The European Commission has set a goal to improve fuel efficiency standards by cutting emissions from cars by 2012 through technology improvements. One way to do that is to rethink the car’s materials.
Plastics & Rubber Weekly reports that one European company has developed a lightweight polypropylene material that will not compromise on performance or design and has the potential to reduce carbon dioxide emissions by 520,000 tons annually.
Luxus, a technical plastics company in the U.K., developed the material to replace standard talc-filled materials used for interior trim in cars. The material is made of 10% filler (down from a typical 25%), which could reduce the weight of the car by about 20 kilograms. The annual reduction figure assumes approximately 13 million cars driven approximately 12,000 miles per year.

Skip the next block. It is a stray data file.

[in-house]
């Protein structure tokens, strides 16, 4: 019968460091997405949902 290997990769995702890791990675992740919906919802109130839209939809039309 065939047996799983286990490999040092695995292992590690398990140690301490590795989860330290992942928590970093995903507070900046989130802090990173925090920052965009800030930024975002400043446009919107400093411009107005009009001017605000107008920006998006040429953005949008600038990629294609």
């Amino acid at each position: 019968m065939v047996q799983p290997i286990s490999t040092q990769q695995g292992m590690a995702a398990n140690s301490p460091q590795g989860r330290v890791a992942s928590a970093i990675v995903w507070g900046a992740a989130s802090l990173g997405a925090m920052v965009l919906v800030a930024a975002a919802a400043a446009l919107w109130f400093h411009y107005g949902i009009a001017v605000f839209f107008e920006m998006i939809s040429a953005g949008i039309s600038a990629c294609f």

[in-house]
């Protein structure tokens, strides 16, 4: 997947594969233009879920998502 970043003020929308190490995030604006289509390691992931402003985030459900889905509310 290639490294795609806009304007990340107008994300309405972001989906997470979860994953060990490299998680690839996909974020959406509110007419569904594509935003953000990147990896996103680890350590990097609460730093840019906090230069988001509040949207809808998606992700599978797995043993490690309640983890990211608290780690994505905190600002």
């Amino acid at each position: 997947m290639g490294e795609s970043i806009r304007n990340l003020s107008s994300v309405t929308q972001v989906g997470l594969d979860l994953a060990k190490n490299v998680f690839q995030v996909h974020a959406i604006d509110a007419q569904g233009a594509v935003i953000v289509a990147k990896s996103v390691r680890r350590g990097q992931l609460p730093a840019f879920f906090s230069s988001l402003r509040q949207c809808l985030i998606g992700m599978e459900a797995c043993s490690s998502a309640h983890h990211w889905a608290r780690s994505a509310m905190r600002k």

The material is also made of approximately 60% recycled content. Luxus has used recycled material for other types of trim, but this plastic is unique, Peter Atterby, managing director at the company, told Plastics & Rubber Weekly. He added:
The impact of EU legislation together with the need for lower costs and improve performance has prompted us to develop a new highly innovative compound able to satisfy the rigorous demands of the automotive industry.
Atterby noted that Luxus is piloting the new plastic “with a number of major car manufacturers before it goes into general production on current models.”
Source: “Lightweight automotive compound cuts CO2 emissions,” Plastics & Rubber Weekly, 11/8/11
Image by gavinrobinson, used under its Creative Commons license.
Rachel Petkewich is a freelance science writer and editor. She has worked as a research scientist in the chemical industry and spent eight years as a staff writer and editor at various science journals and magazines, including Chemical & Engineering News.